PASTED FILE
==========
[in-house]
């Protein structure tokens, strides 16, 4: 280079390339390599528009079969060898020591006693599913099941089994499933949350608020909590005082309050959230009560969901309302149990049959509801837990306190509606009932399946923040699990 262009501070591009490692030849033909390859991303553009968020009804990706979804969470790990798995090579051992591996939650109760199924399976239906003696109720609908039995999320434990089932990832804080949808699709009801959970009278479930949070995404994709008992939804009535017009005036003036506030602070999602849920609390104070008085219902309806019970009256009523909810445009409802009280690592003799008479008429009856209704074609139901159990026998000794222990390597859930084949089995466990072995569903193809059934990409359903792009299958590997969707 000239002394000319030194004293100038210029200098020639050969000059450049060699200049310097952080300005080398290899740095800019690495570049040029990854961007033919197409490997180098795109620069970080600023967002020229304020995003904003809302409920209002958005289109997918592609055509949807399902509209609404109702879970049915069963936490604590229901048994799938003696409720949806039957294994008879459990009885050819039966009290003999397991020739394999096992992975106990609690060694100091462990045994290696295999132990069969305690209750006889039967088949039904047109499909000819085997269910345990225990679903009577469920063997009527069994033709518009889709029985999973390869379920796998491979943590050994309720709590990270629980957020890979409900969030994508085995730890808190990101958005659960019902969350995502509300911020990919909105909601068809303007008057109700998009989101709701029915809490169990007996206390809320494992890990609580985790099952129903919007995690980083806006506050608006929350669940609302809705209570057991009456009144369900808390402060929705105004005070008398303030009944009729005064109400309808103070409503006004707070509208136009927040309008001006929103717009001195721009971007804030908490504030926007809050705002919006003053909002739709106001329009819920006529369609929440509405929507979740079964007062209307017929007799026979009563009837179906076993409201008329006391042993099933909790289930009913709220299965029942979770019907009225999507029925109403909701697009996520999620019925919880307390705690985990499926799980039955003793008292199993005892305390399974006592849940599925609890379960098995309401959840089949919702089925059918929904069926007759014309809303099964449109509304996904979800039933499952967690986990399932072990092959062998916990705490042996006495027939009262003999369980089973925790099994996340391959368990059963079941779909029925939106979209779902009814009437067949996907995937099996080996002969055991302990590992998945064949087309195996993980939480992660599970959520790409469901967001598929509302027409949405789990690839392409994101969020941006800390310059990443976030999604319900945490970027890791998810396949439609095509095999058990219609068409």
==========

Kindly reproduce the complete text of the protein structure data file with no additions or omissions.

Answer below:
[in-house]
């Protein structure tokens, strides 16, 4: 280079390339390599528009079969060898020591006693599913099941089994499933949350608020909590005082309050959230009560969901309302149990049959509801837990306190509606009932399946923040699990 262009501070591009490692030849033909390859991303553009968020009804990706979804969470790990798995090579051992591996939650109760199924399976239906003696109720609908039995999320434990089932990832804080949808699709009801959970009278479930949070995404994709008992939804009535017009005036003036506030602070999602849920609390104070008085219902309806019970009256009523909810445009409802009280690592003799008479008429009856209704074609139901159990026998000794222990390597859930084949089995466990072995569903193809059934990409359903792009299958590997969707 000239002394000319030194004293100038210029200098020639050969000059450049060699200049310097952080300005080398290899740095800019690495570049040029990854961007033919197409490997180098795109620069970080600023967002020229304020995003904003809302409920209002958005289109997918592609055509949807399902509209609404109702879970049915069963936490604590229901048994799938003696409720949806039957294994008879459990009885050819039966009290003999397991020739394999096992992975106990609690060694100091462990045994290696295999132990069969305690209750006889039967088949039904047109499909000819085997269910345990225990679903009577469920063997009527069994033709518009889709029985999973390869379920796998491979943590050994309720709590990270629980957020890979409900969030994508085995730890808190990101958005659960019902969350995502509300911020990919909105909601068809303007008057109700998009989101709701029915809490169990007996206390809320494992890990609580985790099952129903919007995690980083806006506050608006929350669940609302809705209570057991009456009144369900808390402060929705105004005070008398303030009944009729005064109400309808103070409503006004707070509208136009927040309008001006929103717009001195721009971007804030908490504030926007809050705002919006003053909002739709106001329009819920006529369609929440509405929507979740079964007062209307017929007799026979009563009837179906076993409201008329006391042993099933909790289930009913709220299965029942979770019907009225999507029925109403909701697009996520999620019925919880307390705690985990499926799980039955003793008292199993005892305390399974006592849940599925609890379960098995309401959840089949919702089925059918929904069926007759014309809303099964449109509304996904979800039933499952967690986990399932072990092959062998916990705490042996006495027939009262003999369980089973925790099994996340391959368990059963079941779909029925939106979209779902009814009437067949996907995937099996080996002969055991302990590992998945064949087309195996993980939480992660599970959520790409469901967001598929509302027409949405789990690839392409994101969020941006800390310059990443976030999604319900945490970027890791998810396949439609095509095999058990219609068409």